Uri http already identify sites and web crusts, but not other types of resources. Shouldn’t we create a new uri scheme to identify other resources? In these circumstances, we can simply tell them apart from web documents just by looking at the underlying uri characters. For example, the information scheme is allowed to be used to identify books by lccn number: info:lccn/2002022641.
Here are examples of these new uri schemes. A more weighty list is provided by thompson and orchard in urn, namespaces, and [tag-urn] registries. File management tools. It’s generated from hash values, the uri looks like this: magnet:?Xt=urn:sha1:ynckhtqcwbtrnjiv4wnae52sjuqczo5c.- Info: a uri scheme is proposed to identify information assets that have been given identifiers in existing public namespaces. . Examples are uri for lccn numbers (info:lccn/2002022641) and dewey decimal (info:ddc/22/eng//004.678). Domain name and uri allocation date. Even if the domain later changes ownership, the uri will remain unambiguous. Example: tag:hawke.Org,2001-06-05:taiko.Xri defines a resolution scheme and protocol for abstract identifiers.The idea is to use wildcard uris to adapt to changes in organizations, servers, etc. Examples are @jones.And.Company/( phone.Number) or xri://northgate.Library .Example. Com/(urn:isbn:0-395-36341-1).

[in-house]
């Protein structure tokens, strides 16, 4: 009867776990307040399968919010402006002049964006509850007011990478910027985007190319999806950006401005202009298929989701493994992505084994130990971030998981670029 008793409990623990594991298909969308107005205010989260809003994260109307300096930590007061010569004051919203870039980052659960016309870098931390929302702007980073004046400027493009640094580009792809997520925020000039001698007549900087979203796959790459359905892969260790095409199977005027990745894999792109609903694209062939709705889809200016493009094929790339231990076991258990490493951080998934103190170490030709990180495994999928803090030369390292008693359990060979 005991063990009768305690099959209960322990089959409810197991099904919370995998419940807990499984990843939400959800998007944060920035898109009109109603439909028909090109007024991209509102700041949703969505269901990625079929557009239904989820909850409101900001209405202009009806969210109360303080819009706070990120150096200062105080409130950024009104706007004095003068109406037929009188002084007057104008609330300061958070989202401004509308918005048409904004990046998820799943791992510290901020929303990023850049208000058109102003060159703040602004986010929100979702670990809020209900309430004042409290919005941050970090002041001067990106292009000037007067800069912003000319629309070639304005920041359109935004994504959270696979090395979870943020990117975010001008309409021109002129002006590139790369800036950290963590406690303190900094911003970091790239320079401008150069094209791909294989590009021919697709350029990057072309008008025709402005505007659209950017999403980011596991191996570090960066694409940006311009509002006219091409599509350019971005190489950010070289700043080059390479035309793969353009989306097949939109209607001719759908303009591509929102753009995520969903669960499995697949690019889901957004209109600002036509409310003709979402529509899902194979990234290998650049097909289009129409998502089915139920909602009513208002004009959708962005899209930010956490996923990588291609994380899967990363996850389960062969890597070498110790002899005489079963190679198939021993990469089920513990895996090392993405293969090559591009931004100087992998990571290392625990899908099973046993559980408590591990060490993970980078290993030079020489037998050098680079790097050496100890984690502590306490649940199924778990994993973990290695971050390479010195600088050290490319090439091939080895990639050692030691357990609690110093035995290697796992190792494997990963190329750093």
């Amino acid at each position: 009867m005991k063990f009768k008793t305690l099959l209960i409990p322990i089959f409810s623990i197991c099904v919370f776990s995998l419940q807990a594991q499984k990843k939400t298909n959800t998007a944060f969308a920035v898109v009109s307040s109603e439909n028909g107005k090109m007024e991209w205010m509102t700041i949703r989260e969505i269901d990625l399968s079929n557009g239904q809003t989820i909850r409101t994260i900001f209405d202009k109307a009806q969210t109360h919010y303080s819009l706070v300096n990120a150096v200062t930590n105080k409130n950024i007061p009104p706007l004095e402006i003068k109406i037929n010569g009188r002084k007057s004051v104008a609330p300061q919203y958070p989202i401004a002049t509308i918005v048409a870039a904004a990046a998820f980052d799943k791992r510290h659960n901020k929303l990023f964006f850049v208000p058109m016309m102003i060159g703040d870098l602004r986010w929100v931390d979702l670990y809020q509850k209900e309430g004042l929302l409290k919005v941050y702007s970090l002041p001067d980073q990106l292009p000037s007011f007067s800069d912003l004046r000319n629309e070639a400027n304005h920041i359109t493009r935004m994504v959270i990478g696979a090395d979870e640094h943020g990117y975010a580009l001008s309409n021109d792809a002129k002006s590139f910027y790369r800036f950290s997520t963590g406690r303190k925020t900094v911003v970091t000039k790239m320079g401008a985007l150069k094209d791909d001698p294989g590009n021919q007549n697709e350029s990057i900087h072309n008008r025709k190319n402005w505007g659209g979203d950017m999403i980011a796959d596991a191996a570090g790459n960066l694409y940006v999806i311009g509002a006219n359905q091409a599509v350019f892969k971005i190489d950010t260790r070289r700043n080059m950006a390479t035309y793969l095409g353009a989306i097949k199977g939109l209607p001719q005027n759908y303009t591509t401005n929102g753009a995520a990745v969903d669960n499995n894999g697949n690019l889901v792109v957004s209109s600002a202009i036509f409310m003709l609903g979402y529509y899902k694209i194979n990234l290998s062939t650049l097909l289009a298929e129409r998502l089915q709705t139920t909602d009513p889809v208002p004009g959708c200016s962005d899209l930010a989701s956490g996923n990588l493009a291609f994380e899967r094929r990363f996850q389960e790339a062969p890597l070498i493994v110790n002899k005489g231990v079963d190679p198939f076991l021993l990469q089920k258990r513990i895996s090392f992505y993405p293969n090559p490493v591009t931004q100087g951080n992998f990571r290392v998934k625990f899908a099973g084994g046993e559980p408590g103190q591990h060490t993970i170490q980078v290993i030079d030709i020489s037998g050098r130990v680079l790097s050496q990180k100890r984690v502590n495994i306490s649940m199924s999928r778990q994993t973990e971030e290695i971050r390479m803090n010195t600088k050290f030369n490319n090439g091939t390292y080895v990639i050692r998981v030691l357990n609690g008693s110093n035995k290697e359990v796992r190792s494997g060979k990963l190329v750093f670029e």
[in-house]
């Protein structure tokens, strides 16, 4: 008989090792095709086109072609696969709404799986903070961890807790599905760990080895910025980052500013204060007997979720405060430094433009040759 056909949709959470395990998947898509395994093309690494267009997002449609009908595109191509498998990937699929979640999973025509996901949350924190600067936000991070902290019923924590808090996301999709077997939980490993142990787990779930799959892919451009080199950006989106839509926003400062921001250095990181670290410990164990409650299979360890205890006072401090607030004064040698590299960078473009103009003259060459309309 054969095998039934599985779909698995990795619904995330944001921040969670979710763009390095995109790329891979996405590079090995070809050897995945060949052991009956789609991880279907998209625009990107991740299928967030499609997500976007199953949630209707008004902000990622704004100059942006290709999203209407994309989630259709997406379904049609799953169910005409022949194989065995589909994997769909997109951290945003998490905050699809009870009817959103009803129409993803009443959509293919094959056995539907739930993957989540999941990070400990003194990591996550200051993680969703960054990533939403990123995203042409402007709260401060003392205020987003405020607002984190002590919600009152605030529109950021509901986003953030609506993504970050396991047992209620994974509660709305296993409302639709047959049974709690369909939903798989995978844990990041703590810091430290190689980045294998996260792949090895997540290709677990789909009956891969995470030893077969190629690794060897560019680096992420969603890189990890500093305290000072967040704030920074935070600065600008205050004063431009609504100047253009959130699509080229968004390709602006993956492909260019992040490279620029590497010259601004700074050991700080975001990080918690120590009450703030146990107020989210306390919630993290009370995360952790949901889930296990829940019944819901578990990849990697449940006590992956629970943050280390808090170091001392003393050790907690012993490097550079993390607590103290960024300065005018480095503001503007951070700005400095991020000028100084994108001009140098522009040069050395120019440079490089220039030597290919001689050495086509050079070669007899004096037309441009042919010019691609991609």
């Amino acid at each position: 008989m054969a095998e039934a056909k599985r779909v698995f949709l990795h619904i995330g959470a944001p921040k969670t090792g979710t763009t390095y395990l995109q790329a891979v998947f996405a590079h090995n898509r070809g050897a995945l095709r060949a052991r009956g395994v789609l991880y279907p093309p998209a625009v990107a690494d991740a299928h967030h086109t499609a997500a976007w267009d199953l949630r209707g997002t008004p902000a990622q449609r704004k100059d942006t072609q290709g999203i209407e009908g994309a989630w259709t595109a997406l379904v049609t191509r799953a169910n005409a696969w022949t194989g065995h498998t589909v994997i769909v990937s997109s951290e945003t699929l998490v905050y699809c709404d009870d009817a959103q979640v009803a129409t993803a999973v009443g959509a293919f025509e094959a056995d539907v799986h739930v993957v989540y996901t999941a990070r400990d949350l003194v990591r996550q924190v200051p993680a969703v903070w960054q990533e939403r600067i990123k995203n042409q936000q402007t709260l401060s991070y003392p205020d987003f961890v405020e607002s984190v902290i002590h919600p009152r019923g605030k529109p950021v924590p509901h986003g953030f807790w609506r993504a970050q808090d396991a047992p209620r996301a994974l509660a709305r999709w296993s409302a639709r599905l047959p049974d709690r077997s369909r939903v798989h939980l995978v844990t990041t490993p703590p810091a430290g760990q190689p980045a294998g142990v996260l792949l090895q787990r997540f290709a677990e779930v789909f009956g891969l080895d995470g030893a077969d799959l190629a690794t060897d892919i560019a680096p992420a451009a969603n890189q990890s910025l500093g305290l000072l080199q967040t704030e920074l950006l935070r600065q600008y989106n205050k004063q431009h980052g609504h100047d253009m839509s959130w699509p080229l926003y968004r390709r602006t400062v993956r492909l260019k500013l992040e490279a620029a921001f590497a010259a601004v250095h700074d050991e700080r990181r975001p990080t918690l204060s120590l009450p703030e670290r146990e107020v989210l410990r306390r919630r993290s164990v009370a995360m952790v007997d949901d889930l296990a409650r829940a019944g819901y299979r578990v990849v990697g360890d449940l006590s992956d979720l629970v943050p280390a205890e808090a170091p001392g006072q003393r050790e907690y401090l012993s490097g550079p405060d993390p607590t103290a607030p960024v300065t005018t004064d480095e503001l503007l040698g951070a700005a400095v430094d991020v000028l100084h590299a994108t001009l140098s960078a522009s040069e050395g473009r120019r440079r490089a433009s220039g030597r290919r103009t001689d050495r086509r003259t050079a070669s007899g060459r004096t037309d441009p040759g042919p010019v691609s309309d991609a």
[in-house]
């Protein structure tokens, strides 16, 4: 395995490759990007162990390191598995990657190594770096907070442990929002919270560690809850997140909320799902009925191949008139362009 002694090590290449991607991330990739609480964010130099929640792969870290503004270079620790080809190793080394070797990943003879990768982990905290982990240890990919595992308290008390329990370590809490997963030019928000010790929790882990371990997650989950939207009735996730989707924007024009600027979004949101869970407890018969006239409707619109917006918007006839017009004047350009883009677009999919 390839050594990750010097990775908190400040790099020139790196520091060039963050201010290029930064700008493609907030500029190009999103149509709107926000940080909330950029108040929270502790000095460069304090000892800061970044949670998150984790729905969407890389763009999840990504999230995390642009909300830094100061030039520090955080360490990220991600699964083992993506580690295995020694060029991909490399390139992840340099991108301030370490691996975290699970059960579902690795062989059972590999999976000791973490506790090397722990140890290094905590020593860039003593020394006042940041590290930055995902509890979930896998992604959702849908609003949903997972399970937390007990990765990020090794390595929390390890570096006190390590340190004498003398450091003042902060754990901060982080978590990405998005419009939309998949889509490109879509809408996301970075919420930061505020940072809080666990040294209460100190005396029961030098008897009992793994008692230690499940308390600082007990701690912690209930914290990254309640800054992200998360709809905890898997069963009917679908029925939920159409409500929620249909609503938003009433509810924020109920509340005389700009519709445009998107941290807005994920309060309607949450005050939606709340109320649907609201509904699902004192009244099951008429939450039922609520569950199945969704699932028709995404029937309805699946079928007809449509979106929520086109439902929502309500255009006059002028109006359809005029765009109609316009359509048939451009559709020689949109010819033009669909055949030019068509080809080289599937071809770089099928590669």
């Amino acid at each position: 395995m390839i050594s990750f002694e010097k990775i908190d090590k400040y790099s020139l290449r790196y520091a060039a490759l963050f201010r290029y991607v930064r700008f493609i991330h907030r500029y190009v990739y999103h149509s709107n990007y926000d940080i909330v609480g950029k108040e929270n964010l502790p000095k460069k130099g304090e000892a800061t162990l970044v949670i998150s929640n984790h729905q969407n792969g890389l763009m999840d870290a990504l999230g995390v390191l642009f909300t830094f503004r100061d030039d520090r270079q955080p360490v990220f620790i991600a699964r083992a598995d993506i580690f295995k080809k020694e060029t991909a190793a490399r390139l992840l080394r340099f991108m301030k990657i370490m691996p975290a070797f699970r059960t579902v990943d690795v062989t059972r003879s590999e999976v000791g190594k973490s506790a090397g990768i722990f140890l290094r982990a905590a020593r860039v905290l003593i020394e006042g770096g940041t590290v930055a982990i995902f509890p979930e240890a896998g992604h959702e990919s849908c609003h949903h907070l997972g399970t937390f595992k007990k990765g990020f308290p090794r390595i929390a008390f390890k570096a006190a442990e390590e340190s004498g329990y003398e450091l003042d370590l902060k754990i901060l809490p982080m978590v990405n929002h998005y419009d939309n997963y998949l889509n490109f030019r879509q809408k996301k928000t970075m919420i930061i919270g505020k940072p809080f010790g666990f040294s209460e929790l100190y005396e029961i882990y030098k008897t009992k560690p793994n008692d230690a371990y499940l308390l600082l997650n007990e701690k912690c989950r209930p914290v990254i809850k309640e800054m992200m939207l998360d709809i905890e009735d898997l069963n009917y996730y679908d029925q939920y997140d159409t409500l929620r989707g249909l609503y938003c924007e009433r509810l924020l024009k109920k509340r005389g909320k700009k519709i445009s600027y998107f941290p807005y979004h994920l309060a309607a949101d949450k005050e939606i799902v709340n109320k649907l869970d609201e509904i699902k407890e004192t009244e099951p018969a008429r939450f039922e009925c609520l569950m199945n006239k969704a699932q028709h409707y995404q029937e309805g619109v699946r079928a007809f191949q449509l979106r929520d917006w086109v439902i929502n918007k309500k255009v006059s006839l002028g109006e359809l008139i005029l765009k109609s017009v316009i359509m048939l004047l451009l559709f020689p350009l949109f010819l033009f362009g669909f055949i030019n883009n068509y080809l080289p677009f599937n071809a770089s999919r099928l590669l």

To be truly useful, the new scheme must be accompanied by a protocol specifying how to gain access to additional information about the identified resource. . For example, the ftp:// uri scheme identifies resources (video is on an ftp server) and also contains the protocol for it to receive (ftp protocol).